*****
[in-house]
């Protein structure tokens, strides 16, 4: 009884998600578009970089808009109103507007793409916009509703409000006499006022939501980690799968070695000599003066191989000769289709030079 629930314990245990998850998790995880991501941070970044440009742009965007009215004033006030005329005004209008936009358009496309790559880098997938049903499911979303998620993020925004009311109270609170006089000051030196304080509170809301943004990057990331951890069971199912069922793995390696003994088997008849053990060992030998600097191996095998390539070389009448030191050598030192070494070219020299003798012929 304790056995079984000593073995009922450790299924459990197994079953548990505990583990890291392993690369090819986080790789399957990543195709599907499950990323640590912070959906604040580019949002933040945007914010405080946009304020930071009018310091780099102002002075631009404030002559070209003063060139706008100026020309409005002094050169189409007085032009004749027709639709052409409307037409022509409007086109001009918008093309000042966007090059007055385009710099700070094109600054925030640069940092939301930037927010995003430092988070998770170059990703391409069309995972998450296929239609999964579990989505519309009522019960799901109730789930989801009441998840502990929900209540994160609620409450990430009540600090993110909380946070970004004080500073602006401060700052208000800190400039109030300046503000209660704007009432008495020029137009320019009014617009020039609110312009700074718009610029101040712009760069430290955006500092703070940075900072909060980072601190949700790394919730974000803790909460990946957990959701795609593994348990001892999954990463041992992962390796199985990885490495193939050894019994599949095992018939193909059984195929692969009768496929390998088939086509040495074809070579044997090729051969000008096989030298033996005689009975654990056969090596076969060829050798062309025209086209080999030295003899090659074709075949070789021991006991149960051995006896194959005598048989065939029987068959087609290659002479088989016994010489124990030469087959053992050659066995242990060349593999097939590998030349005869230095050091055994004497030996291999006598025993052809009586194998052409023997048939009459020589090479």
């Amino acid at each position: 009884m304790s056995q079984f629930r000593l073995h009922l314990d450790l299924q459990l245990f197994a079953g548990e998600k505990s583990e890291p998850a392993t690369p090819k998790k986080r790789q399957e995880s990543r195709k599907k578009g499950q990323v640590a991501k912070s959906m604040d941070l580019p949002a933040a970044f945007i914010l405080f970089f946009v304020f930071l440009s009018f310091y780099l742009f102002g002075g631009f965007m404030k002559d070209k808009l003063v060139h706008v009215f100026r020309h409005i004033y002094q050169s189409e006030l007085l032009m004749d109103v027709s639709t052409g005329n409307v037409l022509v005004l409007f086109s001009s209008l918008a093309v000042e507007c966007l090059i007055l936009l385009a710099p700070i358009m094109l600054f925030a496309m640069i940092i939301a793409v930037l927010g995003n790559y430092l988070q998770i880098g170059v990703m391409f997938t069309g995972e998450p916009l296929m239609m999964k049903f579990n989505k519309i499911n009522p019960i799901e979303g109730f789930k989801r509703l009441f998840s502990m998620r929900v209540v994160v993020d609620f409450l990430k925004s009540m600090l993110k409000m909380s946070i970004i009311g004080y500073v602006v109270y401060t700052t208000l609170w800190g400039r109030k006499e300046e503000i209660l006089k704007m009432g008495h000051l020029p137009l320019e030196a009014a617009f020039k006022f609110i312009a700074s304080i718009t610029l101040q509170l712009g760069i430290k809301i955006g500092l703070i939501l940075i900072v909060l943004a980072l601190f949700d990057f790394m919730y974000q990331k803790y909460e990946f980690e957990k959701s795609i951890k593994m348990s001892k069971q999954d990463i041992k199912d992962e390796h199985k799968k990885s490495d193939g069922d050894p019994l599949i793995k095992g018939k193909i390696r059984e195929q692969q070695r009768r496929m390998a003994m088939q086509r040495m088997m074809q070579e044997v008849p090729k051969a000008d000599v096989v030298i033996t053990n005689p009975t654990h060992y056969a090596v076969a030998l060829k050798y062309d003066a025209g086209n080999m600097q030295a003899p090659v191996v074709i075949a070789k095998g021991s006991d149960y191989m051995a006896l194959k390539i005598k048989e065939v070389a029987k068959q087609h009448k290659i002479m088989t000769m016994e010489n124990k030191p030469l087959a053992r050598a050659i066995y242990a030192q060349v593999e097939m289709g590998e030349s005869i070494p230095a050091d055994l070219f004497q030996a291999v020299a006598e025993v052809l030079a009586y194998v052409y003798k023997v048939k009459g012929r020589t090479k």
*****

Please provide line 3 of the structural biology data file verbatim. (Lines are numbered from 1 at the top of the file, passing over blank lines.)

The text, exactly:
């Amino acid at each position: 009884m304790s056995q079984f629930r000593l073995h009922l314990d450790l299924q459990l245990f197994a079953g548990e998600k505990s583990e890291p998850a392993t690369p090819k998790k986080r790789q399957e995880s990543r195709k599907k578009g499950q990323v640590a991501k912070s959906m604040d941070l580019p949002a933040a970044f945007i914010l405080f970089f946009v304020f930071l440009s009018f310091y780099l742009f102002g002075g631009f965007m404030k002559d070209k808009l003063v060139h706008v009215f100026r020309h409005i004033y002094q050169s189409e006030l007085l032009m004749d109103v027709s639709t052409g005329n409307v037409l022509v005004l409007f086109s001009s209008l918008a093309v000042e507007c966007l090059i007055l936009l385009a710099p700070i358009m094109l600054f925030a496309m640069i940092i939301a793409v930037l927010g995003n790559y430092l988070q998770i880098g170059v990703m391409f997938t069309g995972e998450p916009l296929m239609m999964k049903f579990n989505k519309i499911n009522p019960i799901e979303g109730f789930k989801r509703l009441f998840s502990m998620r929900v209540v994160v993020d609620f409450l990430k925004s009540m600090l993110k409000m909380s946070i970004i009311g004080y500073v602006v109270y401060t700052t208000l609170w800190g400039r109030k006499e300046e503000i209660l006089k704007m009432g008495h000051l020029p137009l320019e030196a009014a617009f020039k006022f609110i312009a700074s304080i718009t610029l101040q509170l712009g760069i430290k809301i955006g500092l703070i939501l940075i900072v909060l943004a980072l601190f949700d990057f790394m919730y974000q990331k803790y909460e990946f980690e957990k959701s795609i951890k593994m348990s001892k069971q999954d990463i041992k199912d992962e390796h199985k799968k990885s490495d193939g069922d050894p019994l599949i793995k095992g018939k193909i390696r059984e195929q692969q070695r009768r496929m390998a003994m088939q086509r040495m088997m074809q070579e044997v008849p090729k051969a000008d000599v096989v030298i033996t053990n005689p009975t654990h060992y056969a090596v076969a030998l060829k050798y062309d003066a025209g086209n080999m600097q030295a003899p090659v191996v074709i075949a070789k095998g021991s006991d149960y191989m051995a006896l194959k390539i005598k048989e065939v070389a029987k068959q087609h009448k290659i002479m088989t000769m016994e010489n124990k030191p030469l087959a053992r050598a050659i066995y242990a030192q060349v593999e097939m289709g590998e030349s005869i070494p230095a050091d055994l070219f004497q030996a291999v020299a006598e025993v052809l030079a009586y194998v052409y003798k023997v048939k009459g012929r020589t090479k």